This is a forum to discuss the gray areas of the English language for which you would not find answers easily in dictionaries or other reference books. You can browse through the latest questions and comments below. If you have a question of your own, please submit it here.
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Help! I have an annual report ready to go to print....Can someone please tell me which footnote is grammatically correct?
Percents do not add to 100 because members may indicate more than one business activity.
Percentages do not add to 100 because members may indicate....
What is the consensus on using words like “therefore” and “thus” as conjunctions (i.e. to connect two sentences), such as:
“I ate a burger, therefore/thus I am full.”
Or, can they not be used as conjunctions, and does a “real” conjunction or a semicolon need to be inserted?
“I ate a burger, and therefore/thus I am full.” “I ate a burger; therefore/thus I am full.”
a) a program that is open source b) an open source program
(b) sounds right because “open source” is in fact a whole adjective. It is neither “open” nor “source”. So the construct in (b) is just like “a blue book”.
a) the machine that is spinning around b) the spinning around machine
Somehow, (b) doesn’t look right for me, because the base adjective is only “spinning”. Is it just my feeling, or is it indeed wrong? If wrong, is there a way to somehow “correct” it?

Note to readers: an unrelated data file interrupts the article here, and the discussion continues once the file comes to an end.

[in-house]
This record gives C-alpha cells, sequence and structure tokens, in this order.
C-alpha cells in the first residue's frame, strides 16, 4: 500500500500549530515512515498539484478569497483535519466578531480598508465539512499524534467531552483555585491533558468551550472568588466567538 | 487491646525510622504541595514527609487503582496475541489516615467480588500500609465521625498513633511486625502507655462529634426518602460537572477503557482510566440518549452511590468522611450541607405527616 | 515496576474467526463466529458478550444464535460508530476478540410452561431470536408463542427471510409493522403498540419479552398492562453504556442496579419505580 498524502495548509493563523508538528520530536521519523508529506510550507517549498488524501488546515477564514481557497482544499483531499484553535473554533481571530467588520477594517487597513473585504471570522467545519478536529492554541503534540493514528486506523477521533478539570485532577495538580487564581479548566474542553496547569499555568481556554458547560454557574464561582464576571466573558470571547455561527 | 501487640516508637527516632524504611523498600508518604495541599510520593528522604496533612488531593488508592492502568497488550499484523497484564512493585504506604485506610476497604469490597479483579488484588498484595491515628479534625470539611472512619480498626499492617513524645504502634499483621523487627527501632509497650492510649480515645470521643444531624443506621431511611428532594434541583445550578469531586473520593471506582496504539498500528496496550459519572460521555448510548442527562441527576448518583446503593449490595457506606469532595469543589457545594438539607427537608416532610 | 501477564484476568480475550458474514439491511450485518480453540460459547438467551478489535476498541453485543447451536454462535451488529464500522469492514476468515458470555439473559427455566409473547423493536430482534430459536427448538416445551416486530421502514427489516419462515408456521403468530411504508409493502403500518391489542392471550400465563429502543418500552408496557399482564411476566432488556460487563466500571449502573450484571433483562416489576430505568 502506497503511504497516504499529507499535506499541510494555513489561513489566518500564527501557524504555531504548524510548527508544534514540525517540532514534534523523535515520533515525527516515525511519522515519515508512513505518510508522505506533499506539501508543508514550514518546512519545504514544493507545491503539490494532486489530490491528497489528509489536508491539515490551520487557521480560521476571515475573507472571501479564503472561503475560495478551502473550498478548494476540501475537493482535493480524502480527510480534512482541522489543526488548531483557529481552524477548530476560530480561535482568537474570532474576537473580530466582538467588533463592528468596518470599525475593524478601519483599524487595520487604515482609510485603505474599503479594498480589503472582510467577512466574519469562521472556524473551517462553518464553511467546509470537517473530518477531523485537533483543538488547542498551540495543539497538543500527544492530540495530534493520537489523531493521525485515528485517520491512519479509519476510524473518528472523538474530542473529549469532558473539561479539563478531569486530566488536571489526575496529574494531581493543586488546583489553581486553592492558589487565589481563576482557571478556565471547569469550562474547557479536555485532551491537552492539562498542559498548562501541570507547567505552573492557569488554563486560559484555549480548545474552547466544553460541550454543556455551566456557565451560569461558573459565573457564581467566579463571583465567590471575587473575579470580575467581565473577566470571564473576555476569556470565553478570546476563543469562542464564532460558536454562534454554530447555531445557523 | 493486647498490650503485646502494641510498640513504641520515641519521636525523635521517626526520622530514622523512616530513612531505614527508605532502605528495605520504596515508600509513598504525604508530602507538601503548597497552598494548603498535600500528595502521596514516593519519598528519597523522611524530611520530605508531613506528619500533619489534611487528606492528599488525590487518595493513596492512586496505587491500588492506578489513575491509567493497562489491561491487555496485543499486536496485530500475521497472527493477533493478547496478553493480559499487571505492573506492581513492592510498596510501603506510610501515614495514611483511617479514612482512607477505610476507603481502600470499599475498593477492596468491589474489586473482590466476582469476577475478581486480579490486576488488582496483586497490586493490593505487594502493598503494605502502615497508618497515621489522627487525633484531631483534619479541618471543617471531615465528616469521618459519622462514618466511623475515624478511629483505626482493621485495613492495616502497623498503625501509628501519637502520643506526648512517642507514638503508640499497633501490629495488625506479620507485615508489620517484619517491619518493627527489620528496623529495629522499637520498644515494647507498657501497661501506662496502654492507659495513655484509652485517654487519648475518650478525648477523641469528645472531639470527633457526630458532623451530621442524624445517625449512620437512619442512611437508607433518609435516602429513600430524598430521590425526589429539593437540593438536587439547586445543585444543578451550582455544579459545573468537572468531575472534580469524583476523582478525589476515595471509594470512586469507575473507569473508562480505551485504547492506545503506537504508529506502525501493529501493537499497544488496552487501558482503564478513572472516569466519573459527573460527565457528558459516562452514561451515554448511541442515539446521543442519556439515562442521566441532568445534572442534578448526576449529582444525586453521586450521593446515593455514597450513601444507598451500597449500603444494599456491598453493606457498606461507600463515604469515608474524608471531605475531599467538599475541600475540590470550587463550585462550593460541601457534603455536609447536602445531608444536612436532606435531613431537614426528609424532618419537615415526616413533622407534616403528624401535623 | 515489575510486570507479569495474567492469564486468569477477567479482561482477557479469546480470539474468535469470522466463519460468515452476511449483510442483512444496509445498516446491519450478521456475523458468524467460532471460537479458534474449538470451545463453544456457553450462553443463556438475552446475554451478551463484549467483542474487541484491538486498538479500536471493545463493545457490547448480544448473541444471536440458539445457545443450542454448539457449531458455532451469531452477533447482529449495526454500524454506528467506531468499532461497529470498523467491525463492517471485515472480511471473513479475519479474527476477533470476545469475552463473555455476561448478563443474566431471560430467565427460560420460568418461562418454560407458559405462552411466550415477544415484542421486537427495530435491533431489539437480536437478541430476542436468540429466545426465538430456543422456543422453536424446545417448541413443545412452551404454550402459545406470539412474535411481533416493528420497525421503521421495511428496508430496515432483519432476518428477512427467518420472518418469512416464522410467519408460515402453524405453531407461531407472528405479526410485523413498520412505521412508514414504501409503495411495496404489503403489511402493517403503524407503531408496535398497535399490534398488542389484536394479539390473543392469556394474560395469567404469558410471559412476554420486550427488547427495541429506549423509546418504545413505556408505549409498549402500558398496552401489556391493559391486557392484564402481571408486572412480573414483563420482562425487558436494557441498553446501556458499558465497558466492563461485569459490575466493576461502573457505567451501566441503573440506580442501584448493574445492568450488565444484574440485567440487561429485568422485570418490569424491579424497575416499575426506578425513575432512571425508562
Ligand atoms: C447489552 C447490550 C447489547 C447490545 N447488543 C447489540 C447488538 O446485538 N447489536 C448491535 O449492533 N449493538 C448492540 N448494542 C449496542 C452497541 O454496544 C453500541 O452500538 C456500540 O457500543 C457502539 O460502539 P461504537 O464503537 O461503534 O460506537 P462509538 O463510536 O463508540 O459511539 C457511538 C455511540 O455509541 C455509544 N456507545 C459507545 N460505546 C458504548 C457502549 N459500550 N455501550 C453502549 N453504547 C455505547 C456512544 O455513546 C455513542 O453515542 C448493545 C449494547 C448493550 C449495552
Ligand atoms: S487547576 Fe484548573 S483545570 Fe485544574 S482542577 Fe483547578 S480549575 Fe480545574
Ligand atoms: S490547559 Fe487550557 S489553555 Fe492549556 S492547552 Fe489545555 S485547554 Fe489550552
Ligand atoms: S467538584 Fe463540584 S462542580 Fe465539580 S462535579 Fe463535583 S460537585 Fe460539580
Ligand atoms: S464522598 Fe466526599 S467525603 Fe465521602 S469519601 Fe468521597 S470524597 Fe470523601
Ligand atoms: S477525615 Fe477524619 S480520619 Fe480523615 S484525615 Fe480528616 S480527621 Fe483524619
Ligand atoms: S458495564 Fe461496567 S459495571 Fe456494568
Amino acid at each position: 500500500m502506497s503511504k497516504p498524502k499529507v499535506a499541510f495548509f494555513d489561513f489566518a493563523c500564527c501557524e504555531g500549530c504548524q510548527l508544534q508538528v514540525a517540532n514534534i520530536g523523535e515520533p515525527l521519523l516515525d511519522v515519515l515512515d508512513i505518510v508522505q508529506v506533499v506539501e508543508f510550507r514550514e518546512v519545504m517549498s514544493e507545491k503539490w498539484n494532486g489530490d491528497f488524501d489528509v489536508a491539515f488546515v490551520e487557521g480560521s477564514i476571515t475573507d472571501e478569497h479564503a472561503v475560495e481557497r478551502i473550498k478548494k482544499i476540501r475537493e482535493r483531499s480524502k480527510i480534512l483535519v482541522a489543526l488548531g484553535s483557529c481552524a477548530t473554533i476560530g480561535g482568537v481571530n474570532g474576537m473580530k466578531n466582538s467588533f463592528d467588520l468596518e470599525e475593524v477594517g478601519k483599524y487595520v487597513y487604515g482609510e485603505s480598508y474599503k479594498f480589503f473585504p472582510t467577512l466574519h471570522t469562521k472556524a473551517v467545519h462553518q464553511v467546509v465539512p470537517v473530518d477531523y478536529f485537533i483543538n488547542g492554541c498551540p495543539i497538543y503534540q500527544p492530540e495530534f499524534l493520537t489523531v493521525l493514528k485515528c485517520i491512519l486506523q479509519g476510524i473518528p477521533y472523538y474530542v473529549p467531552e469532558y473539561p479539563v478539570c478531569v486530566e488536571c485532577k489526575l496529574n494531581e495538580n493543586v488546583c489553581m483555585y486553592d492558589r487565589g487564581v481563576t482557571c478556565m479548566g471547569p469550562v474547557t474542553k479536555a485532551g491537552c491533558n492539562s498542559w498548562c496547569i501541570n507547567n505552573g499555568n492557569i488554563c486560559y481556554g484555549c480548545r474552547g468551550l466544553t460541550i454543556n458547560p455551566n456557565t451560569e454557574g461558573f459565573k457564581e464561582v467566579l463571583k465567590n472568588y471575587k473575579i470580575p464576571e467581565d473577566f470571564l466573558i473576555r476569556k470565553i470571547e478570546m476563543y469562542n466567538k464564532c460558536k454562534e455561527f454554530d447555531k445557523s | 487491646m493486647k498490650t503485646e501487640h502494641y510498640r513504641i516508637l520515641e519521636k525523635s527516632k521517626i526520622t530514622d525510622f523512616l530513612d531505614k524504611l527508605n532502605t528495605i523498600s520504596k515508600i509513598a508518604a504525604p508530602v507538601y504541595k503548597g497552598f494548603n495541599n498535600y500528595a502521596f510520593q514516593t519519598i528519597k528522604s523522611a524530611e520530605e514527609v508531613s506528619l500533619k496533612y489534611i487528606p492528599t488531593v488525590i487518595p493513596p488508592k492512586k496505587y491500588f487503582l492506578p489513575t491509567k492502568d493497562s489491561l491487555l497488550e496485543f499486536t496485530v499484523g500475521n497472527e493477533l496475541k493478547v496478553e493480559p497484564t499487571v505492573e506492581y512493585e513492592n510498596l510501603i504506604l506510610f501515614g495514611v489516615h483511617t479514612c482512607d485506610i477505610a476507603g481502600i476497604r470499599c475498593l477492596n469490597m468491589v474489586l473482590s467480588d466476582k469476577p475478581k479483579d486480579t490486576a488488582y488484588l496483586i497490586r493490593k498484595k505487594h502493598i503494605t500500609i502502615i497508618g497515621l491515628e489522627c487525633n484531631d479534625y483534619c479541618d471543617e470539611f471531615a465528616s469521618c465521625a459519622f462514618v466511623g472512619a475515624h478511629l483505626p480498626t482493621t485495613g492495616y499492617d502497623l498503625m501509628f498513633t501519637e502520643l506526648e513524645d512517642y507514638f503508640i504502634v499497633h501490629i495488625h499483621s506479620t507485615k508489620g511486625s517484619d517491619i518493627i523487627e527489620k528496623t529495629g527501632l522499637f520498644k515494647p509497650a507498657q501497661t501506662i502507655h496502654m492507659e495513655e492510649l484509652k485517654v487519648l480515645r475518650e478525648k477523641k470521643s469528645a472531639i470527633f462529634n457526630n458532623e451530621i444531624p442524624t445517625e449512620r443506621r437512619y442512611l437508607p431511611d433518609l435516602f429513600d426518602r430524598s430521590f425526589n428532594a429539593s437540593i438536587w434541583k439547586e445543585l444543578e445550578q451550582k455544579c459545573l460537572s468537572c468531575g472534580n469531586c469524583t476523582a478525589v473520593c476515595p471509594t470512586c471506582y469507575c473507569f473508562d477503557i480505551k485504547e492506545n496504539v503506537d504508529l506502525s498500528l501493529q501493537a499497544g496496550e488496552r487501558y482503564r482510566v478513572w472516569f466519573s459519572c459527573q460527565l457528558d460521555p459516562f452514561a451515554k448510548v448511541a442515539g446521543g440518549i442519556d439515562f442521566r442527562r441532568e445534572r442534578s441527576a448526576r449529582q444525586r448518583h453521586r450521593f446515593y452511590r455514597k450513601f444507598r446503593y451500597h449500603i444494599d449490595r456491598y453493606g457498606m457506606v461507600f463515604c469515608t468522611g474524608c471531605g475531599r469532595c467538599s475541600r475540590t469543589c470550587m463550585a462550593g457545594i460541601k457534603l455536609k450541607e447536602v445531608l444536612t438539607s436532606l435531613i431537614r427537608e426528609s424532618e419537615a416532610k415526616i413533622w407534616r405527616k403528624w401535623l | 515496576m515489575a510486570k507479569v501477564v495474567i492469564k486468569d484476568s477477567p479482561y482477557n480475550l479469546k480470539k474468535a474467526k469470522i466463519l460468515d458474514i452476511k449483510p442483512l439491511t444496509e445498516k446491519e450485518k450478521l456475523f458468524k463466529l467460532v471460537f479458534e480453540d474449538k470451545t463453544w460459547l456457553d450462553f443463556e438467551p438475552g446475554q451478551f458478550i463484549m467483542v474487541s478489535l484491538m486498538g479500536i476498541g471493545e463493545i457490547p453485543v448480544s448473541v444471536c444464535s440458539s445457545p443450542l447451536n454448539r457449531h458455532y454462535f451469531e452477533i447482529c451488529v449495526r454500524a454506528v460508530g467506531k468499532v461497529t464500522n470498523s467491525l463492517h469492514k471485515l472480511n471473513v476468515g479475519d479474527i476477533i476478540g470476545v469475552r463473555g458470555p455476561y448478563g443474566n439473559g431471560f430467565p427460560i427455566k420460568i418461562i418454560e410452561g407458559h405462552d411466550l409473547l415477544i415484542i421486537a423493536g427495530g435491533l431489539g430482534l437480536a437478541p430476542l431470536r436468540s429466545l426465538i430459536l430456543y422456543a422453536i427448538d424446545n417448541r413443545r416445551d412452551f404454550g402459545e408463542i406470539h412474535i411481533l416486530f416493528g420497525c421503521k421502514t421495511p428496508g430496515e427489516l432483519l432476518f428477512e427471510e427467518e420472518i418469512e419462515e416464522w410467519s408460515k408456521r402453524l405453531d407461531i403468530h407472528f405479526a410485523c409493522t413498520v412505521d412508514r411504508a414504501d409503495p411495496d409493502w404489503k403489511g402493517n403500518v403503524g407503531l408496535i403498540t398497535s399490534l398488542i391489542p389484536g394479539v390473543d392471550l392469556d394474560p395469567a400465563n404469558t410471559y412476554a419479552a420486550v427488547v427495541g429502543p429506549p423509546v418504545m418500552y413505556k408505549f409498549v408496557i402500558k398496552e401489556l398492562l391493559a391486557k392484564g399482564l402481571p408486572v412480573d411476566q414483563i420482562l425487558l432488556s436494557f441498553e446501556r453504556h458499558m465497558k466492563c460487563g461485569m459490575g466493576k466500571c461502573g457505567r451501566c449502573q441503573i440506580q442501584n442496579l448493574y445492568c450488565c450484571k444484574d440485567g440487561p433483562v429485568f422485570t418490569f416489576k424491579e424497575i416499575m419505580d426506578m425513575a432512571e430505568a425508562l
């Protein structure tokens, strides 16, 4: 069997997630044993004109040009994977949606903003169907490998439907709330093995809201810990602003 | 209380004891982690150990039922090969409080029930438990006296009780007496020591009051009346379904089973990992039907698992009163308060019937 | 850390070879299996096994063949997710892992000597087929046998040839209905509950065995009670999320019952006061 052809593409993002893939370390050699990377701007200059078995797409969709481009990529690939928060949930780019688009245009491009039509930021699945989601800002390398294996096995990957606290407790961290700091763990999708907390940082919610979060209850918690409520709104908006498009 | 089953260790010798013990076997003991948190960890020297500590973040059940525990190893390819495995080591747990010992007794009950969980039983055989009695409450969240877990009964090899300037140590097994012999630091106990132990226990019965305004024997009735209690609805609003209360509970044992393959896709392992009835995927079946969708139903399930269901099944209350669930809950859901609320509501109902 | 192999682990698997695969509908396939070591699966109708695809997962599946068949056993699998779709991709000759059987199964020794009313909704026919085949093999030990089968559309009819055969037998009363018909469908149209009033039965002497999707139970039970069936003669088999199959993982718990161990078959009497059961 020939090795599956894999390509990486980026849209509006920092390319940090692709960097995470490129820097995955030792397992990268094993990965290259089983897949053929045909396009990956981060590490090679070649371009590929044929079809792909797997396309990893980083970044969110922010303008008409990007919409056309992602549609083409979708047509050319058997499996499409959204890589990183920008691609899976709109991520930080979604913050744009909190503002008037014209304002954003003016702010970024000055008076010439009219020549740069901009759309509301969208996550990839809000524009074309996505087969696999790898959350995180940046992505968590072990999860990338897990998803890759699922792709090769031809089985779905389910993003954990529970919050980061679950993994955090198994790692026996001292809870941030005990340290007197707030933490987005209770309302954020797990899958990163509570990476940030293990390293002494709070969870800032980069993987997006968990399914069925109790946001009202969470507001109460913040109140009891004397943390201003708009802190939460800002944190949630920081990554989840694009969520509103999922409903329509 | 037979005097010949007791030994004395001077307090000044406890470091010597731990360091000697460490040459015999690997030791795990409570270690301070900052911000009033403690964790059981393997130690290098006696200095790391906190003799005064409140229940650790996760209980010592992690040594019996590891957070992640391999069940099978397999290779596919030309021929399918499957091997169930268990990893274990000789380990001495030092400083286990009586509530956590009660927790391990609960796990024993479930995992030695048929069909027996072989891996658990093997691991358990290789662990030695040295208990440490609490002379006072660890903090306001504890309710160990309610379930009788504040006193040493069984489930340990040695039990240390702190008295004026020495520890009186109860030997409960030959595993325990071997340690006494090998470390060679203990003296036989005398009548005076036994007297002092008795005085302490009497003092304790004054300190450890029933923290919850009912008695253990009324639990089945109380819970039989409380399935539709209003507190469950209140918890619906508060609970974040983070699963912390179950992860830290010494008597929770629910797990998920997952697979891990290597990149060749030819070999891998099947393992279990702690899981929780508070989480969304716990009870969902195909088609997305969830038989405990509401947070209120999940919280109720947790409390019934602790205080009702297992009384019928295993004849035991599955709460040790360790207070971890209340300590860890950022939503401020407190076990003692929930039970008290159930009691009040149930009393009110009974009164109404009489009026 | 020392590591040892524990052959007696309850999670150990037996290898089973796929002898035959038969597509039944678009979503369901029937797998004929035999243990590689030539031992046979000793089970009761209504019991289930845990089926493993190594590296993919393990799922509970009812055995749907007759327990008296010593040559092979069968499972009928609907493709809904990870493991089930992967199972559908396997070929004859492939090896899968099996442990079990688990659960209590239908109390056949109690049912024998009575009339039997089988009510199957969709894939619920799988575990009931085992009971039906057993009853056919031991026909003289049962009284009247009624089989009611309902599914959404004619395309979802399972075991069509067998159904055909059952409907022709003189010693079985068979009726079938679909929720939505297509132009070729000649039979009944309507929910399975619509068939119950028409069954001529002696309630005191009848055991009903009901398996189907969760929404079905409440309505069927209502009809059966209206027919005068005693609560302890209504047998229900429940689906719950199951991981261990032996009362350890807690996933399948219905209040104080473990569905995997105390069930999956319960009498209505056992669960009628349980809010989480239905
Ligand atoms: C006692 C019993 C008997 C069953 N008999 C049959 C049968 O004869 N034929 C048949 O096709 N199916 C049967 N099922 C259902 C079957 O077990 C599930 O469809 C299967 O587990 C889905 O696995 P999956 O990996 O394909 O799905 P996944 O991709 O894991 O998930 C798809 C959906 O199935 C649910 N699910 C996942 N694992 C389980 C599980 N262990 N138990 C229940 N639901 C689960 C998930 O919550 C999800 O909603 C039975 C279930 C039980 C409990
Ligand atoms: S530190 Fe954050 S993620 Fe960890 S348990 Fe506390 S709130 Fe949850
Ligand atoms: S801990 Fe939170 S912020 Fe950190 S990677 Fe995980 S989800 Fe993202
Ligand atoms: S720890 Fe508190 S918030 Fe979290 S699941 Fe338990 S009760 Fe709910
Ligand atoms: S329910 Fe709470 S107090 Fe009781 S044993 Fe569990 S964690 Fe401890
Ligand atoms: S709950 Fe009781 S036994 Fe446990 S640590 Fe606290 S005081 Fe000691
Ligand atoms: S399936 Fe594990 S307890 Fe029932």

Thanks a lot.
I’m getting married and my fiancee (with a Harvard PhD) says that our vows should end as “until death us do part.” My priest (with a PhD equivalent who studied in Rome under the Pope) says that the traditional language is “until death do us part.”
I’m just a Texas Aggie who thinks that perhaps we should use “for as long as we both shall live.”
But just for grins, which of the “until death . . .” phrases is correct? Or are both correct?
The modal verbs, should and would, are different in meaning in that the former expresses the obligation or necessity on the part of the subject while the latter the intention or prediction in the future.
There are a couple of examples I cite below and which I found by googling.
“As a Southerner, how would I be received?”
In this sentence, ‘would’ can clearly be seen to be used to express the prediction in the future.
“How would I go about helping my brother get some help with his drug abuse and violent behavior?”
In this sentence, ‘would’ seems to mean the necessity, so ‘should’ is more appropriate in this case. What do you think?
Well, a fellow ESL teacher who is taking a degree in English told me she had to explain why it is correct to say, “The door opens.” and why it is incorrect to say, “The dog wets.” My first reaction was thinking that someone or something actuates on the door to open it. Therefore, our saying of, “the door opens” merely refers to the fact that it was opened by a third party. Thus, the sentence may have a passive structure. However, when I try to rephrase, “the dog wets” I find myself lacking an object, therefore I would need to use “get + wet” to validate the passive, but I must not add words to the sentence. I’d rather change the verb. But, alas, the purpose of the exercise is to elaborate on an argument that can satisfactorily state why the sentence is wrong. I told my fellow teacher to consider the fact that “wet” would require an object for the sentence to make sense. Any input, opinion, or observations are appreciated.
Why is it that double-negatives are looked negatively upon, yet we commonly use a double-negative prefix? I’m reffering to my gripe with the word “undisclosed.” Understandabley if, let’s say, documents, were “disclosed” we are using a negative prefix of “dis” on “closed”, here meaning not “open” to the public. So by “disclosing” the documents, we have in essence opened them. So, when we have not opened them, should they not remain “closed” instead of becoming “undisclosed?”